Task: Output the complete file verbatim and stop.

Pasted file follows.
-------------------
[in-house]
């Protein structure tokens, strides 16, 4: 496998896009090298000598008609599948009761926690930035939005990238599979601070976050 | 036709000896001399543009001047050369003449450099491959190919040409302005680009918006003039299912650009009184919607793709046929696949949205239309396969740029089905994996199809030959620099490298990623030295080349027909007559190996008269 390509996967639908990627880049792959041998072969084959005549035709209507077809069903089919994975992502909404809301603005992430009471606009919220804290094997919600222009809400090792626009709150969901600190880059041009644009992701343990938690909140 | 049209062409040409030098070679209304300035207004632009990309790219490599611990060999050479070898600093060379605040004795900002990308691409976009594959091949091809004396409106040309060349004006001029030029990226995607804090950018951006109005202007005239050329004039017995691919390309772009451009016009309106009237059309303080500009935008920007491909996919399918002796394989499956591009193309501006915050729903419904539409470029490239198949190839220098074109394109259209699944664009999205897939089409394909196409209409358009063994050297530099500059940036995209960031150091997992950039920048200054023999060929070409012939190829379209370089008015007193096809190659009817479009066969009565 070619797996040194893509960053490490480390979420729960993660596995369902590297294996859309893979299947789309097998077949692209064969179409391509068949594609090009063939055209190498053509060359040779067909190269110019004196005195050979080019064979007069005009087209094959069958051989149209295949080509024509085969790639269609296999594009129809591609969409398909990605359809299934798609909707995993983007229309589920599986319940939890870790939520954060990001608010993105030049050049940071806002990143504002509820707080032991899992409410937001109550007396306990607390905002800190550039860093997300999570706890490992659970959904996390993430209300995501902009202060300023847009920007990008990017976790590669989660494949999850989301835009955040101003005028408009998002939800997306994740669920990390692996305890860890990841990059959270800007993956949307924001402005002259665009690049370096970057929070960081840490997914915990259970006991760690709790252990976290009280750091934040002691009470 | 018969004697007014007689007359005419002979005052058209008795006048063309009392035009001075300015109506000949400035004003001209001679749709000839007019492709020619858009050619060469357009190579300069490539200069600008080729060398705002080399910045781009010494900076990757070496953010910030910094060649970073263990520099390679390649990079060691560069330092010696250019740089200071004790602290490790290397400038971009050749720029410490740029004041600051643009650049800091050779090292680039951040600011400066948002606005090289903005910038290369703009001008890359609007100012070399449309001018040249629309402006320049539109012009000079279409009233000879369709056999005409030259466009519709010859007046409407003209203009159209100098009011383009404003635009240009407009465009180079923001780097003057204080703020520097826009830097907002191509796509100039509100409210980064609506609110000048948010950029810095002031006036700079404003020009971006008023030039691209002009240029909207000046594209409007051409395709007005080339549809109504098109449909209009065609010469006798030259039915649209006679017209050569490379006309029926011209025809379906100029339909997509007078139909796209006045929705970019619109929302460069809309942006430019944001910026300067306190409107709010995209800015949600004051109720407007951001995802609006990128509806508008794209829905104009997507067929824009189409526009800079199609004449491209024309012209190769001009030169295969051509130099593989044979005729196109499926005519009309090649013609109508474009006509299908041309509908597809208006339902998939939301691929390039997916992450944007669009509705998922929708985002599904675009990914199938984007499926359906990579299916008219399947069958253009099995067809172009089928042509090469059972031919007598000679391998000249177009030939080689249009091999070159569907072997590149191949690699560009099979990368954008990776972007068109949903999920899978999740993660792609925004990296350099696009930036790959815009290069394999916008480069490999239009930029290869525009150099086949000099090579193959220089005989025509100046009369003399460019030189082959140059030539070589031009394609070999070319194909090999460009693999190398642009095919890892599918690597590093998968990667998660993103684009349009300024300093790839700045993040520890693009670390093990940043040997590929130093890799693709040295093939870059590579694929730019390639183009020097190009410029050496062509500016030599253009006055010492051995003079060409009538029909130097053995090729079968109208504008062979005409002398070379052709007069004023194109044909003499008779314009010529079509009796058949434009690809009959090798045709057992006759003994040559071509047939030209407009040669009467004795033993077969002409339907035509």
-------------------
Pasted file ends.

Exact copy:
[in-house]
């Protein structure tokens, strides 16, 4: 496998896009090298000598008609599948009761926690930035939005990238599979601070976050 | 036709000896001399543009001047050369003449450099491959190919040409302005680009918006003039299912650009009184919607793709046929696949949205239309396969740029089905994996199809030959620099490298990623030295080349027909007559190996008269 390509996967639908990627880049792959041998072969084959005549035709209507077809069903089919994975992502909404809301603005992430009471606009919220804290094997919600222009809400090792626009709150969901600190880059041009644009992701343990938690909140 | 049209062409040409030098070679209304300035207004632009990309790219490599611990060999050479070898600093060379605040004795900002990308691409976009594959091949091809004396409106040309060349004006001029030029990226995607804090950018951006109005202007005239050329004039017995691919390309772009451009016009309106009237059309303080500009935008920007491909996919399918002796394989499956591009193309501006915050729903419904539409470029490239198949190839220098074109394109259209699944664009999205897939089409394909196409209409358009063994050297530099500059940036995209960031150091997992950039920048200054023999060929070409012939190829379209370089008015007193096809190659009817479009066969009565 070619797996040194893509960053490490480390979420729960993660596995369902590297294996859309893979299947789309097998077949692209064969179409391509068949594609090009063939055209190498053509060359040779067909190269110019004196005195050979080019064979007069005009087209094959069958051989149209295949080509024509085969790639269609296999594009129809591609969409398909990605359809299934798609909707995993983007229309589920599986319940939890870790939520954060990001608010993105030049050049940071806002990143504002509820707080032991899992409410937001109550007396306990607390905002800190550039860093997300999570706890490992659970959904996390993430209300995501902009202060300023847009920007990008990017976790590669989660494949999850989301835009955040101003005028408009998002939800997306994740669920990390692996305890860890990841990059959270800007993956949307924001402005002259665009690049370096970057929070960081840490997914915990259970006991760690709790252990976290009280750091934040002691009470 | 018969004697007014007689007359005419002979005052058209008795006048063309009392035009001075300015109506000949400035004003001209001679749709000839007019492709020619858009050619060469357009190579300069490539200069600008080729060398705002080399910045781009010494900076990757070496953010910030910094060649970073263990520099390679390649990079060691560069330092010696250019740089200071004790602290490790290397400038971009050749720029410490740029004041600051643009650049800091050779090292680039951040600011400066948002606005090289903005910038290369703009001008890359609007100012070399449309001018040249629309402006320049539109012009000079279409009233000879369709056999005409030259466009519709010859007046409407003209203009159209100098009011383009404003635009240009407009465009180079923001780097003057204080703020520097826009830097907002191509796509100039509100409210980064609506609110000048948010950029810095002031006036700079404003020009971006008023030039691209002009240029909207000046594209409007051409395709007005080339549809109504098109449909209009065609010469006798030259039915649209006679017209050569490379006309029926011209025809379906100029339909997509007078139909796209006045929705970019619109929302460069809309942006430019944001910026300067306190409107709010995209800015949600004051109720407007951001995802609006990128509806508008794209829905104009997507067929824009189409526009800079199609004449491209024309012209190769001009030169295969051509130099593989044979005729196109499926005519009309090649013609109508474009006509299908041309509908597809208006339902998939939301691929390039997916992450944007669009509705998922929708985002599904675009990914199938984007499926359906990579299916008219399947069958253009099995067809172009089928042509090469059972031919007598000679391998000249177009030939080689249009091999070159569907072997590149191949690699560009099979990368954008990776972007068109949903999920899978999740993660792609925004990296350099696009930036790959815009290069394999916008480069490999239009930029290869525009150099086949000099090579193959220089005989025509100046009369003399460019030189082959140059030539070589031009394609070999070319194909090999460009693999190398642009095919890892599918690597590093998968990667998660993103684009349009300024300093790839700045993040520890693009670390093990940043040997590929130093890799693709040295093939870059590579694929730019390639183009020097190009410029050496062509500016030599253009006055010492051995003079060409009538029909130097053995090729079968109208504008062979005409002398070379052709007069004023194109044909003499008779314009010529079509009796058949434009690809009959090798045709057992006759003994040559071509047939030209407009040669009467004795033993077969002409339907035509």